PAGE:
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Archive for the ‘I. The Fellowship of the Ring’ Category

Quite a bit to say today. Let’s start with the obvious.

FELLOWSHIP BE DONE.

Fellowship of the LATE: 132 pages, and a complete failure

This is the last page of The Fellowship of the Ring, and thus, a major milestone. What happens?

Frodo and Sam paddle the boat slightly down and across the river. They land, hiding the boat behind a boulder, and set off in search of a path to take them through the Emyn Muil.

Fade to black.

When I first watched the movie (before I had read any of the books), I couldn’t believe this was the end. There’s so much more to come! And there is. Oh, there is…

So, what is Fellowship, this first “book” of three? It’s largely what I remembered/expected. It starts off slow, getting out of the Shire and all. It was over 200 pages before we even got to Rivendell, and we all know how much time was spent there. The journey bits (Rivendell-Moria, Moria-Lórien, Lórien-Amon Hen), all seem short from then on out. And quite a bit of time is spent in Lothlórien in the middle of all that.

To make the simplest of conclusions, things are picking up speed. Most of the exposition is long out of the way, and Frodo and Sam are barreling towards Mordor, leaving everyone else in their dust. Everyone else, by the way, is scattered and in chaos. We’ll have fun with that over the next few days.

But what else can I say? I still feel like we’re only just beginning.

Please enjoy this Fresh Prince-style telling of Aragorn’s life.

You must click!

Naturally, there are other things to talk about. Most importantly, my newest LEGO set, the Mines of Moria.

Behold its glory!

It’s a very extensive set, featuring minifigures of Pippin, Legolas, Boromir, Gimli, two “Moria” orcs, and, the crown jewel, a cave troll. Two skeletons, too, which reside in the not-entirely-textually-accurate hole and Balin’s tomb. Said tomb busts open with the flick of a switch, and both of those pillars on the left wall do the same. One side of the door’s wall breaks away, too.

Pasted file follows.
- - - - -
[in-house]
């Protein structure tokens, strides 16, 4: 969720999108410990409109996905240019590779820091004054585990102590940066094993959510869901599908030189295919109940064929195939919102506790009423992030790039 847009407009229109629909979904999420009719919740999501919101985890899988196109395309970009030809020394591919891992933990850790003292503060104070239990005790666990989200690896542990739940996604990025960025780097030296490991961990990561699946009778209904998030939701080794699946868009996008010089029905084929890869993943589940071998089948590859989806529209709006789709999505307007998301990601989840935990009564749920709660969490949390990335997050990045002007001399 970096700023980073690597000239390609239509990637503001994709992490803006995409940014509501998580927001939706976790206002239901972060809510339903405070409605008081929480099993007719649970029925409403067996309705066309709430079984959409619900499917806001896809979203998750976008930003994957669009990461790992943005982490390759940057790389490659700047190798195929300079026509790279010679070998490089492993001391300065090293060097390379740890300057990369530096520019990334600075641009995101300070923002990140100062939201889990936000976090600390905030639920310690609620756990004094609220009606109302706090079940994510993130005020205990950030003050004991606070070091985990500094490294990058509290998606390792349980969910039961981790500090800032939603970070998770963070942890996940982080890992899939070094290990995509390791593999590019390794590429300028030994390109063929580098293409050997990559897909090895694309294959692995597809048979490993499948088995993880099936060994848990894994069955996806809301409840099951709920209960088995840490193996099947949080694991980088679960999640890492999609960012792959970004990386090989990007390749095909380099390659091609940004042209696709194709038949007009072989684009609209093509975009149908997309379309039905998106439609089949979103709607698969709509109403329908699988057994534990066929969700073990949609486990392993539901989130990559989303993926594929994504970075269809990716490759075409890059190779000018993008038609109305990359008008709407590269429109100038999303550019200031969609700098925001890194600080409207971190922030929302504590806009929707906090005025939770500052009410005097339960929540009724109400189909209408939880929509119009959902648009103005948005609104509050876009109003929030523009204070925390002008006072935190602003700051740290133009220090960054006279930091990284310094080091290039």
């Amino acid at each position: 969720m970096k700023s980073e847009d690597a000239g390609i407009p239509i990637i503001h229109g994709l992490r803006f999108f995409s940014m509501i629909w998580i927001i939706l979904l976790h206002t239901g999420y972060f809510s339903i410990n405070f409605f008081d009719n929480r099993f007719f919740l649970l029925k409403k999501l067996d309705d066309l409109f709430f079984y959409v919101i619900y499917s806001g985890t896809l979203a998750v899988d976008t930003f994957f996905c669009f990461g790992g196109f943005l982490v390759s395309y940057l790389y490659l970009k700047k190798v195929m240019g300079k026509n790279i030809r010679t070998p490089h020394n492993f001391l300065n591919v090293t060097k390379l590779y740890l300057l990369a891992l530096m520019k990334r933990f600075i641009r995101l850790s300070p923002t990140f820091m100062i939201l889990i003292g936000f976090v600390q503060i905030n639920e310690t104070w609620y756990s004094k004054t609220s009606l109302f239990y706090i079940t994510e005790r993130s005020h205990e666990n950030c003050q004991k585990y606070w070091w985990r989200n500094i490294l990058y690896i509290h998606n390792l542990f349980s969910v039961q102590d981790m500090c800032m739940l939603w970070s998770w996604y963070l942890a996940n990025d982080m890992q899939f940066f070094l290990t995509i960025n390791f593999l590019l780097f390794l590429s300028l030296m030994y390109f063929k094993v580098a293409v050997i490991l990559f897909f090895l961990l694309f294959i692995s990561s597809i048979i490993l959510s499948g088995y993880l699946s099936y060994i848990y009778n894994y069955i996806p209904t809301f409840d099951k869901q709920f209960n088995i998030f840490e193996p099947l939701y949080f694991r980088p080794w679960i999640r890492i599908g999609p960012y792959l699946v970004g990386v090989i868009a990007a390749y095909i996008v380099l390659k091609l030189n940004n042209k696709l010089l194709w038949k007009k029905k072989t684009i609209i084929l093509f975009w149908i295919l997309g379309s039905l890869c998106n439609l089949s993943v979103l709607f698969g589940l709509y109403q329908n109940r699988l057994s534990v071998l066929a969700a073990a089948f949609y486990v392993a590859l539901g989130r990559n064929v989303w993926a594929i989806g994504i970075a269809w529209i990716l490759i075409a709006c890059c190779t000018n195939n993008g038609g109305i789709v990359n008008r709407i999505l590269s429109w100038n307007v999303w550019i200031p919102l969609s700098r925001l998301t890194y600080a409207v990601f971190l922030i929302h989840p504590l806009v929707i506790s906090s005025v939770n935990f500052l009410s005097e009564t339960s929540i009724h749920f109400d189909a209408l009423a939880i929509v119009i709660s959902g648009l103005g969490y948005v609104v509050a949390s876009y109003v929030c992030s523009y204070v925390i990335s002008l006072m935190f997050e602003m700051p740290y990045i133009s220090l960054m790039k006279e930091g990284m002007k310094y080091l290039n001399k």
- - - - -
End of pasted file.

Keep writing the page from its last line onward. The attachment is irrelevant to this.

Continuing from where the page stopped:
Oh, and did I mention the cave troll?

I mean, seriously, I wanted this one next because of the cave troll.

And also, I just realized that all of the (non-skeleton/cave troll) minifigures have two-sided faces. Woah.

However, I did consider sending a complaint to LEGO. I received the “Mines of Moria” set, but I only see a “Chamber of Mazarbul” set. Where’s the rest of Moria, LEGO!?

Totes jk. Nerd rage.

But behold! The last line of Fellowship! Bring on Two Towers tomorrow.

“Then shouldering their burdens, they set off, seeking a path that would bring them over the grey hills of the Emyn Muil, and down into the Land of Shadow.”

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I don’t know if I’ve ever seen a character so frustrated by having to save another character’s life. Sam, you really are the worst! Frodo even tells him so.

Weeping, engage!

Although he thinks he’s drowned, Sam finds himself being pulled out of the water. Returning to visibility, Frodo groans over how hard everything has to be. He was so close to getting away! But now Sam’s here, and he’s not letting Frodo go alone. After constant insistence, he gets his way. Frodo tells Sam to gather his things from the camp. Somehow, he begins to feel glad that Sam came back for him.

Fellowship of the LATE: 131 pages

If it’s not tomorrow, it’s never. Or, at least, I’m calling it a failure and moving on with my life.

Oh, I wasn’t joking. Frodo calls Sam the worst. “Of all the confounded nuisances you are the worst, Sam!” he says. Ouch. And he doesn’t think to be nice to Sam for quite a while still. Where did he learn his manners?

From misshapen yellow blobs, perhaps.

And so, nine became eight, and eight has become two. So much for teamwork, in the large-scale sense, anyway. Frodo wonders if he’ll ever see any of his other friends again. Sam, the optimist, thinks that they might.

I’m all for optimism. Sam, in my mind, you’re not the worst, no matter what Frodo says. Jerk.

Less than a page left of Fellowship. Things are getting (have already gotten?) real.

“‘We may,’ said Sam.”

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The dreaded words have more or less been spoken: let’s split up, gang!

Legolas and Gimli have already sprung after the three running hobbits, and Aragorn enlists Boromir to go after Merry and Pippin specifically. He himself goes after Sam, who isn’t very far away at all, being…well, not the most athletic.